Keeping the saw in one place + repetitive cuts on 6" fl

Discuss general thoughts on the Jointmaker Pro.

Moderator: Michael

Keeping the saw in one place + repetitive cuts on 6" fl

Postby Dennis » Mon May 04, 2009 3:32 pm

I have been learning to use the JMP-1. this is a very fun and interesting tool. I have a question and a couple of comments. 1. I am making boxes (for BCT tool collection). Sawing 45% cuts for box corners is the operation. How do I get the perfect miter cut repetitively on a flat sawn 6" board without doing a "test cut" each time? I have had to "clean the cuts" by clamping them into a shop made miter clamp. My question is how to get a perfect reference every time when setting up the 45. I'm holding the assembly in the center and pulling it up to the flip-stop, but it seems there is a small +/- error each time I move to the 45 position.

Now for the suggestions:

I can hold the saw in one place if I put my foot on the stand cross brace, but with a concrete floor, it would be great if you had some slip-on no-skid feet. I'm using the lowest saw setting (back of saw completely down).

Second suggestion: I would be great to have the JMP adjustment tools "handy" Have you considered an "on board" tool box? If you do think of doing this, you should include a place for a verneer caliper, allen wrenches, a brush, etc. Just an idea.

I love the saw - it causes me to think about LOTS of project ideas.
Dennis
 
Posts: 35
Joined: Mon Mar 17, 2008 1:27 pm

Postby Michael » Tue May 05, 2009 7:10 am

You should be able to get the same cut each time you slide the saw over to your stop. If indeed it is different each time, please check that the white set screws in the Front and Rear Travelers are tight enough to prevent any play in the curved slot. If the set screws are not making the Traveler tight in that slot, you will never be able to replicate cuts.

Tighten the Keel knobs first, then remove the 2 screws that are in each Traveler. You will be able to slide the Traveler out enough to access the white nylon set screws in the Travelers. You will not have have much space in the Front Traveler for access, but you will just barely be able to fit the allen wrench in there.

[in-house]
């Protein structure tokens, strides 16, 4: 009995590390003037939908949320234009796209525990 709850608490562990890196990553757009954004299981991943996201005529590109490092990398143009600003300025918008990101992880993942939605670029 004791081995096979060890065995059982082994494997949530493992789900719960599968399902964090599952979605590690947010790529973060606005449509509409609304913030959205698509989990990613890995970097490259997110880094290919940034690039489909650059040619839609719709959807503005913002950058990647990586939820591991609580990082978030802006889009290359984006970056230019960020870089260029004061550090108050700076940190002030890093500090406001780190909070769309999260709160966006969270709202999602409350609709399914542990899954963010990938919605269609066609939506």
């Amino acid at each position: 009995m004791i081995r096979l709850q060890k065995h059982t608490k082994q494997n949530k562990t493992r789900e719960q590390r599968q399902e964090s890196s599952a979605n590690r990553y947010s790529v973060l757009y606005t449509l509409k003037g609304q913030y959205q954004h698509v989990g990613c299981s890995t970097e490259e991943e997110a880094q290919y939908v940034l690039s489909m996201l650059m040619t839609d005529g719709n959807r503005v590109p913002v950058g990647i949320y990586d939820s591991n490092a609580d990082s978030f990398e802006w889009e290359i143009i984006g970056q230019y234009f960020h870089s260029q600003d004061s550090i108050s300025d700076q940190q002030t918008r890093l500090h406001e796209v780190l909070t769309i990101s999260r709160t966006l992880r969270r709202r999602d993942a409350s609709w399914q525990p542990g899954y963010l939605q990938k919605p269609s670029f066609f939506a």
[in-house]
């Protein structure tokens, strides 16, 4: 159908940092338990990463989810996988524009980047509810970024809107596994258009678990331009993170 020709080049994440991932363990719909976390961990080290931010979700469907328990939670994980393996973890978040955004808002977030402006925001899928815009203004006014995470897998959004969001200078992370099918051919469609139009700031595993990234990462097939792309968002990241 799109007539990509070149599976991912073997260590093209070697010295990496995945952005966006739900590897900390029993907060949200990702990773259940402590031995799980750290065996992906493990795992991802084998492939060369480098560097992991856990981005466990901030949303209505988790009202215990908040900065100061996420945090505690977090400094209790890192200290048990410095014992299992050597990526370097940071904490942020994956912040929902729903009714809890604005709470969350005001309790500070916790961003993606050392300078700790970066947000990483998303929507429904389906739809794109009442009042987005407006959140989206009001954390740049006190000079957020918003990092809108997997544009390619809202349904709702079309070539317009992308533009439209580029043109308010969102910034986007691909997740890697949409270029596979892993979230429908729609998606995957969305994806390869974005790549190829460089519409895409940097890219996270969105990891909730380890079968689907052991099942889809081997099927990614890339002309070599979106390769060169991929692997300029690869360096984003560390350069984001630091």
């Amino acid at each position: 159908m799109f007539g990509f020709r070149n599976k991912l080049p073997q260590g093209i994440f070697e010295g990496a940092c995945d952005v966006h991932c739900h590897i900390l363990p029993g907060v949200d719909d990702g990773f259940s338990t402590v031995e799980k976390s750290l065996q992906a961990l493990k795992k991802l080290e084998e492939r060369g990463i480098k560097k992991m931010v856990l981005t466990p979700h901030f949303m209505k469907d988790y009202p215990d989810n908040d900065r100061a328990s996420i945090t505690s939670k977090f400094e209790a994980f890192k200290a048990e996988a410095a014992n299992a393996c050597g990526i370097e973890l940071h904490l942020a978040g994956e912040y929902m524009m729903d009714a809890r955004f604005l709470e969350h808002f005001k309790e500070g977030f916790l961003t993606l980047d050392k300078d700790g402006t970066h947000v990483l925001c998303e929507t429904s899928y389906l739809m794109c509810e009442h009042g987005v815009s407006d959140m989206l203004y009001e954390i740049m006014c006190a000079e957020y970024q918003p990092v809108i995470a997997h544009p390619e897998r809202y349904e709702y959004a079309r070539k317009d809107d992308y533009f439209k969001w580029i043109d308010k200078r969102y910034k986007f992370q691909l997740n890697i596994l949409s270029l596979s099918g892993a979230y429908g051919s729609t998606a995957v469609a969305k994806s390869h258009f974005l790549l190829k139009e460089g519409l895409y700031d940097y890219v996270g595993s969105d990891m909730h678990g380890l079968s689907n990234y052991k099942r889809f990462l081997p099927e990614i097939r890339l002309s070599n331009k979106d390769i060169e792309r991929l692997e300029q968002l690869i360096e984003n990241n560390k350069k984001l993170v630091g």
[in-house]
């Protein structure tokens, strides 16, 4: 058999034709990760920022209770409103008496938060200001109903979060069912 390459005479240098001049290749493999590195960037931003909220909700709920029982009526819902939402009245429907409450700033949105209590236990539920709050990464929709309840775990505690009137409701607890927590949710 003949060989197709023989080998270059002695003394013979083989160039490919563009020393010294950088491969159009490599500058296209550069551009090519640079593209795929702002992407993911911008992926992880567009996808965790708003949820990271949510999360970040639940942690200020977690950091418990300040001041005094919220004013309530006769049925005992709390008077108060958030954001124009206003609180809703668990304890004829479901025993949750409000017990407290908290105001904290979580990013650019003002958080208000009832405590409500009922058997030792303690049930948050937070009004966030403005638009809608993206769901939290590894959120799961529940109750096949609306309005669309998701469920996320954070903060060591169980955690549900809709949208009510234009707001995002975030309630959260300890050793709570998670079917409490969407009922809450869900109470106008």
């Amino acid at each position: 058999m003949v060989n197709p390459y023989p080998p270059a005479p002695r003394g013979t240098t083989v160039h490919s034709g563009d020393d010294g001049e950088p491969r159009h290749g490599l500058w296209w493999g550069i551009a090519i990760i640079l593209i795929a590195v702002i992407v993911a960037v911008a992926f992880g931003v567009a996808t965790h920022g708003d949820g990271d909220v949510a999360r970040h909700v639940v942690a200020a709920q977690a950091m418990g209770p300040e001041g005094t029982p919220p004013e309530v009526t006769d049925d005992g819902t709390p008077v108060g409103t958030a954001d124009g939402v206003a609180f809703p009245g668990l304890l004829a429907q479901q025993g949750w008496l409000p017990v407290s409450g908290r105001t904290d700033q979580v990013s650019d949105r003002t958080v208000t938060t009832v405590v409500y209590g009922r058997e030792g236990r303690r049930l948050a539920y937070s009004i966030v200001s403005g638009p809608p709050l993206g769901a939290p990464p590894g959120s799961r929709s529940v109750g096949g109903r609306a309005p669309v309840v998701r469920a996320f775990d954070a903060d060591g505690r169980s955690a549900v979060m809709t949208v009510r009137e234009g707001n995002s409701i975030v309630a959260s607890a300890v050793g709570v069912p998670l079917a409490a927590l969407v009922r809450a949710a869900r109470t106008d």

Let us know how it goes.
Michael
Michael
Site Admin
 
Posts: 123
Joined: Mon Apr 07, 2008 10:26 am

Postby John » Tue May 05, 2009 7:18 pm

Have to chime in here--I am at the Marc Adams School of Woodworking and next week will be teaching a class on Silent Woodworking. There will be 11 Jointmaker Pros on a concrete floor and it is a small problem.

First, if you have one of those $10 rubber anti-fatigue mats and place it under the JMP stand, it does not go anywhere (laws of physics in play with the JMP).

I am tall and actually enjoy putting one foot up on the stand brace when cutting but recognize this may not be comfortable for those with less bumps on the top of their heads...

One can make a "foot hook" for the JMP that is nothing more than a piece of 1/8" or 1/4" Masonite (about 30" square) with a couple of wooden blocks screwed/hot melted in place to hook into the inside of the two legs on the crank side of the saw. By standing on this thin platform, the saw can't squirt on you because one's weight is sufficient to keep the JMP in place. Or at least my weight is and no need to comment here...

--John
John
Site Admin
 
Posts: 187
Joined: Thu Apr 10, 2008 11:54 am

More research - maybe I've answered (some) of my own questio

Postby Dennis » Tue May 05, 2009 9:13 pm

First, John, ENJOY MASW